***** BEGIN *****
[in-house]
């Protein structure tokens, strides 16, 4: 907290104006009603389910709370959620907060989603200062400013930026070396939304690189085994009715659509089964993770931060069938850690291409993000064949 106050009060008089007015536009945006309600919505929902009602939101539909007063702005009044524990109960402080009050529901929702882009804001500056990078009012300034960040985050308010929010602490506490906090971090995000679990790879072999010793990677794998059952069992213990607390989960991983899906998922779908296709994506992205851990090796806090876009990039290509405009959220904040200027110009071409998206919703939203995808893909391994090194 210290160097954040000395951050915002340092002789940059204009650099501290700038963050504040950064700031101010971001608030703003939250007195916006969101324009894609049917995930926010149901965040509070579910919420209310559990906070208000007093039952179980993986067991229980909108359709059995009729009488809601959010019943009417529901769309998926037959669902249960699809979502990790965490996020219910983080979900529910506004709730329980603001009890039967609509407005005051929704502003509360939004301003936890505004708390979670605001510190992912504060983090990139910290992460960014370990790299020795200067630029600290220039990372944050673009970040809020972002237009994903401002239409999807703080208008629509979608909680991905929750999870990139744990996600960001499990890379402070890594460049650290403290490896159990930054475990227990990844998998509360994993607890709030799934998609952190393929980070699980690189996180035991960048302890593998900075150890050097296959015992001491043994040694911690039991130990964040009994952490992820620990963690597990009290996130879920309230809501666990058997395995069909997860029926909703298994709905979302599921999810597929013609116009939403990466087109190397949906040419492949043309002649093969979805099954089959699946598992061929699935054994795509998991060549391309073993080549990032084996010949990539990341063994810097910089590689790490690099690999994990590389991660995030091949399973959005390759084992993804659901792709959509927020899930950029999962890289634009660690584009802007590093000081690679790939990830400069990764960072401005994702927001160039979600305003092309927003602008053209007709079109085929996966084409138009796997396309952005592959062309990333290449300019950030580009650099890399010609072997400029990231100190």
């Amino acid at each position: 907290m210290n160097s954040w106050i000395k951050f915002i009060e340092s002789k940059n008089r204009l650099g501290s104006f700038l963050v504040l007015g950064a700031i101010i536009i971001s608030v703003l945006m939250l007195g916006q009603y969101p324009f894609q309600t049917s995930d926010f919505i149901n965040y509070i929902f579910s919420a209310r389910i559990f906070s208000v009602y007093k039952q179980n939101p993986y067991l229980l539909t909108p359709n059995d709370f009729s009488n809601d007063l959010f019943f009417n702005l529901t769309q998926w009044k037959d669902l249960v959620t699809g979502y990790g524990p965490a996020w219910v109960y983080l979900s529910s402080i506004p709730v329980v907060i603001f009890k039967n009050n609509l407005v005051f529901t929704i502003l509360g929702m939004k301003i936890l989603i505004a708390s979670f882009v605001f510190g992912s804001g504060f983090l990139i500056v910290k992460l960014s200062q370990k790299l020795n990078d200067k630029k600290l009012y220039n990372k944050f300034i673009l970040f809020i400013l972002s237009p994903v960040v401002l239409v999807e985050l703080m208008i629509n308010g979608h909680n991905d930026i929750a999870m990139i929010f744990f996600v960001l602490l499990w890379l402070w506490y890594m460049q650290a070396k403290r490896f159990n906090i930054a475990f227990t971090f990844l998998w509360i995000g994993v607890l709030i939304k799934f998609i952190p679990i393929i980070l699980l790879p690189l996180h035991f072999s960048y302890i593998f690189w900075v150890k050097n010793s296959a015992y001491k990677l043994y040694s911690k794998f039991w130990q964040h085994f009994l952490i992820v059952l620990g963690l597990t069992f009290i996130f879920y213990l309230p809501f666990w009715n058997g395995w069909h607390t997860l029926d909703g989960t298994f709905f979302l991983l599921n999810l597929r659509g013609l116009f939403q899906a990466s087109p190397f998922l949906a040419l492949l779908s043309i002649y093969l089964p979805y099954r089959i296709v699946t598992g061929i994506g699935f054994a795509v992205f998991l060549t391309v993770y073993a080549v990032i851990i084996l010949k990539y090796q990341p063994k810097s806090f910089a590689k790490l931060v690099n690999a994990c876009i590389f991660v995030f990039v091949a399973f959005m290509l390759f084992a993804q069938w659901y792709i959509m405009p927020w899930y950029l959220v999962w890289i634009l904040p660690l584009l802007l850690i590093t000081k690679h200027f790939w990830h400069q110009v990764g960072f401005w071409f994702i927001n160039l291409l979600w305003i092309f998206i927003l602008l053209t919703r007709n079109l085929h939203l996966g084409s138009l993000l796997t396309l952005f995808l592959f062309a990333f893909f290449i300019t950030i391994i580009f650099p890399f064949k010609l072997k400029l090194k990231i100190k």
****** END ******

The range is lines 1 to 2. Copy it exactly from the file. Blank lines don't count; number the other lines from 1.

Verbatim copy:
[in-house]
């Protein structure tokens, strides 16, 4: 907290104006009603389910709370959620907060989603200062400013930026070396939304690189085994009715659509089964993770931060069938850690291409993000064949 106050009060008089007015536009945006309600919505929902009602939101539909007063702005009044524990109960402080009050529901929702882009804001500056990078009012300034960040985050308010929010602490506490906090971090995000679990790879072999010793990677794998059952069992213990607390989960991983899906998922779908296709994506992205851990090796806090876009990039290509405009959220904040200027110009071409998206919703939203995808893909391994090194 210290160097954040000395951050915002340092002789940059204009650099501290700038963050504040950064700031101010971001608030703003939250007195916006969101324009894609049917995930926010149901965040509070579910919420209310559990906070208000007093039952179980993986067991229980909108359709059995009729009488809601959010019943009417529901769309998926037959669902249960699809979502990790965490996020219910983080979900529910506004709730329980603001009890039967609509407005005051929704502003509360939004301003936890505004708390979670605001510190992912504060983090990139910290992460960014370990790299020795200067630029600290220039990372944050673009970040809020972002237009994903401002239409999807703080208008629509979608909680991905929750999870990139744990996600960001499990890379402070890594460049650290403290490896159990930054475990227990990844998998509360994993607890709030799934998609952190393929980070699980690189996180035991960048302890593998900075150890050097296959015992001491043994040694911690039991130990964040009994952490992820620990963690597990009290996130879920309230809501666990058997395995069909997860029926909703298994709905979302599921999810597929013609116009939403990466087109190397949906040419492949043309002649093969979805099954089959699946598992061929699935054994795509998991060549391309073993080549990032084996010949990539990341063994810097910089590689790490690099690999994990590389991660995030091949399973959005390759084992993804659901792709959509927020899930950029999962890289634009660690584009802007590093000081690679790939990830400069990764960072401005994702927001160039979600305003092309927003602008053209007709079109085929996966084409138009796997396309952005592959062309990333290449300019950030580009650099890399010609072997400029990231100190």